I last saw Suede at the Hammersmith Apollo just over a year ago, an utterly fantastic gig which left me itching to see them again as soon as possible. So I was a bit disappointed that this year’s April tour occurred in a time when I was too busy with work to be able to scoot around the country in band-chasing mode (though I did manage a little squeeful moment when Brett Anderson unexpectedly sat next to me on the tube one day). My one wish was for one last London gig before the Blue Hour era was over – and with the announcement of this gig, my wish came true in spectacular style.
However, the reason that this gig had to occur at all is less than good: long-standing crew member of both Suede and the Pretenders, John Brandham, suffered a stroke, leaving him unable to work for the foreseeable future. And so Brandaid was born – a one-off co-headlining gig from these two legendary bands, all in support of raising funds for John to help him in his recovery.
So off I strode to the Shepherds Bush Empire this wintry November night. I will admit to being a little anxious about this gig, not because of the bands, but because of the venue. It’s a beautiful and legendary building for sure, but every time I’ve been to a gig there in recent years, for example, at the Manic Street Preachers gigs in May of this year, the downstairs area has been so packed and crowded as to make me feel unsafe. It’s one thing for there to be a bit of crushing and jostling in the heat of the crowd, but with the small size of the Empire’s standing area, it can make it feel like there’s nowhere to escape to. I nearly bought myself a balcony seat for this gig, but was unwilling to pay extra to be further away from the band, and so I braved the downstairs crush once again.
As I entered the venue just before 8pm however, I began to wish that I’d paid that bit more for the balcony. The floor area was so tightly packed that I couldn’t even enter it from the right hand stairs, and so had to watch the beginning of the Pretenders’ set from the upstairs bar area. I finally made it onto the floor from the left hand stairs, and found a tiny pocket of space by the side bar, from which I watched a nearby behatted bloke start to throw punches at other crowd members before being escorted out by security. Shepherds Bush Empire was definitely living up to my expectations as my least favourite venue in London.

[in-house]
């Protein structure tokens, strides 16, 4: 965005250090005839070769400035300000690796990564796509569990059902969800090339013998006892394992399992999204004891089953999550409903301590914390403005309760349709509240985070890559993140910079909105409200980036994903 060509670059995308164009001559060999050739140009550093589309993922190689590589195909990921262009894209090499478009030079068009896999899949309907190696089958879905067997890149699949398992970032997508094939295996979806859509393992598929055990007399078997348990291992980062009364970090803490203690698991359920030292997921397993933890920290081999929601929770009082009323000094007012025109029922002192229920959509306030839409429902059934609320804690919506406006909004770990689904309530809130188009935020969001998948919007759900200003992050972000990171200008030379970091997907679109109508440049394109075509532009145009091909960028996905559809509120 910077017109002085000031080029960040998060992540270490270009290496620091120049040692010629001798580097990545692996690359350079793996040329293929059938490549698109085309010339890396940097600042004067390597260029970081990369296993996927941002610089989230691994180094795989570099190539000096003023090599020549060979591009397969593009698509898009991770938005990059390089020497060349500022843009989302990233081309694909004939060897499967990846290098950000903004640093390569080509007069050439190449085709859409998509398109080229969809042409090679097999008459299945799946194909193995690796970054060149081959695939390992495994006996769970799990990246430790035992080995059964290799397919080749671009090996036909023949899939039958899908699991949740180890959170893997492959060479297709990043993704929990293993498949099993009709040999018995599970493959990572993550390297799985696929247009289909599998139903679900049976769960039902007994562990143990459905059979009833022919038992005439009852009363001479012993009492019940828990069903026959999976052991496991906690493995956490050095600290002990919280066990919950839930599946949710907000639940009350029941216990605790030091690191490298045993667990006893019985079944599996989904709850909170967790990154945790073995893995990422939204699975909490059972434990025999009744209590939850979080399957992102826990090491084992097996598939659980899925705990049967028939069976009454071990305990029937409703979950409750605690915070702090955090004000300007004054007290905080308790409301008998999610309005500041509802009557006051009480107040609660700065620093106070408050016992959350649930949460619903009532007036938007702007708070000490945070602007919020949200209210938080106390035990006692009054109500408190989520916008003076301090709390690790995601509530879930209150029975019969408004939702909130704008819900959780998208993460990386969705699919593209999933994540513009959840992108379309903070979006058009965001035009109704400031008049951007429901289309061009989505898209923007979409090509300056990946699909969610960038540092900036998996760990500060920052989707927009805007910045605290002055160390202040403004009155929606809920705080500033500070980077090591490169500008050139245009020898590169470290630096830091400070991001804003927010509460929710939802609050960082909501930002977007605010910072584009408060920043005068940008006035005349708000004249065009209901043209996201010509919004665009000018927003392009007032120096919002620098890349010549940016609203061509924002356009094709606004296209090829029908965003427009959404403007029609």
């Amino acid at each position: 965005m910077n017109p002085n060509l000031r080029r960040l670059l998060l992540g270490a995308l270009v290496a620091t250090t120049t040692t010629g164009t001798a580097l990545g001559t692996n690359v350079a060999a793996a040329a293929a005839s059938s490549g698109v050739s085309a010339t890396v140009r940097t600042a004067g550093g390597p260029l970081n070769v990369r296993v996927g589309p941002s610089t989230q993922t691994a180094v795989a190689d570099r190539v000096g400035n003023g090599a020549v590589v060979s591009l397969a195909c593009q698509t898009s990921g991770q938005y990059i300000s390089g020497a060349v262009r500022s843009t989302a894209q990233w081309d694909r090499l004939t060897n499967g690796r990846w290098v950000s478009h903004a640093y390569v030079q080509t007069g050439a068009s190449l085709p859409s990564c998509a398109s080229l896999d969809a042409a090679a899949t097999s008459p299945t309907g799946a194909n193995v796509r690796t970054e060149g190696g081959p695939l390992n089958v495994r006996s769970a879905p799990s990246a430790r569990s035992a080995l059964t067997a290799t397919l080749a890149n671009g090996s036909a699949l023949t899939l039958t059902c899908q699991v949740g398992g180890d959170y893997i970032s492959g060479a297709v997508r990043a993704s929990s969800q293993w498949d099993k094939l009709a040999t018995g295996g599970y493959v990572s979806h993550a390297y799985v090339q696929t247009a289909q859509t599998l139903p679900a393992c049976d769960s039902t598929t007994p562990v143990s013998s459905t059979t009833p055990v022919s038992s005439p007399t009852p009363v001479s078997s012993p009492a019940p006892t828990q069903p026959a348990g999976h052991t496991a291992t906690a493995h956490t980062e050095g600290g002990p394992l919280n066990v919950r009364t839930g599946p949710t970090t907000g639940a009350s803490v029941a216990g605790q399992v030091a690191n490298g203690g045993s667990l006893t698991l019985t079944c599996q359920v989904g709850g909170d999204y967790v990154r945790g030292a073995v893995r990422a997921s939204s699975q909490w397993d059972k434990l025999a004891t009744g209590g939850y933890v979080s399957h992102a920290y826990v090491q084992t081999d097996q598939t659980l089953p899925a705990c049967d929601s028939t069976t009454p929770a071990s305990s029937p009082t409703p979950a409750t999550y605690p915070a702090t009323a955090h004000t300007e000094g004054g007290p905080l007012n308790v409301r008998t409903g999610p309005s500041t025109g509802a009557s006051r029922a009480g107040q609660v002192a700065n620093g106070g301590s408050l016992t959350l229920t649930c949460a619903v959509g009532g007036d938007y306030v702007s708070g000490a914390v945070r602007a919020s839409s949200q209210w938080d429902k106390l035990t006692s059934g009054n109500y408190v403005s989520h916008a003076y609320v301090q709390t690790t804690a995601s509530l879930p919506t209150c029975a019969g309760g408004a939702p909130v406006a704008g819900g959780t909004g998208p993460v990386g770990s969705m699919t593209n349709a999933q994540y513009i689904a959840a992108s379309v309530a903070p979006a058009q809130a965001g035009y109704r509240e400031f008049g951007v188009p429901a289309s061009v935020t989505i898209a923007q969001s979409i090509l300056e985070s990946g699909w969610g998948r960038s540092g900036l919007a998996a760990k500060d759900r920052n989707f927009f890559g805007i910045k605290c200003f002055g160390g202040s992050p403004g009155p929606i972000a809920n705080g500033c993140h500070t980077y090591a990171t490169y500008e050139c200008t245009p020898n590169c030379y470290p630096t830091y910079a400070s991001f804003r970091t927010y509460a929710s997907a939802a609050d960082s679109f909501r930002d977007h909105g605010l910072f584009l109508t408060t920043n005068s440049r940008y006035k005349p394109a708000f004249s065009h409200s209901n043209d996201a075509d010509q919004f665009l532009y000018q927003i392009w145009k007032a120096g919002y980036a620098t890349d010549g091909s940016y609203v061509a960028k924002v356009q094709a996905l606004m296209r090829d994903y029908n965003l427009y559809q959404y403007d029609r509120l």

What with all this kerfuffle, I was not able to focus on the Pretenders’ set as much as I would have liked. They rattled through a selection of their classic hits in spirited form, to great appreciation from the crowd. I will admit to being not overly familiar with their back catalogue and was pleasantly surprised at how rocky and even punky many of their tunes were. It was a fine start to the evening.
But the main event for me was Suede. This band has been in my life for 27 years, and while I haven’t followed every single tour or album, they hold a huge place in my heart. I was overjoyed at this unexpected chance to see them one more time before they presumably disappear to focus on recording the next album.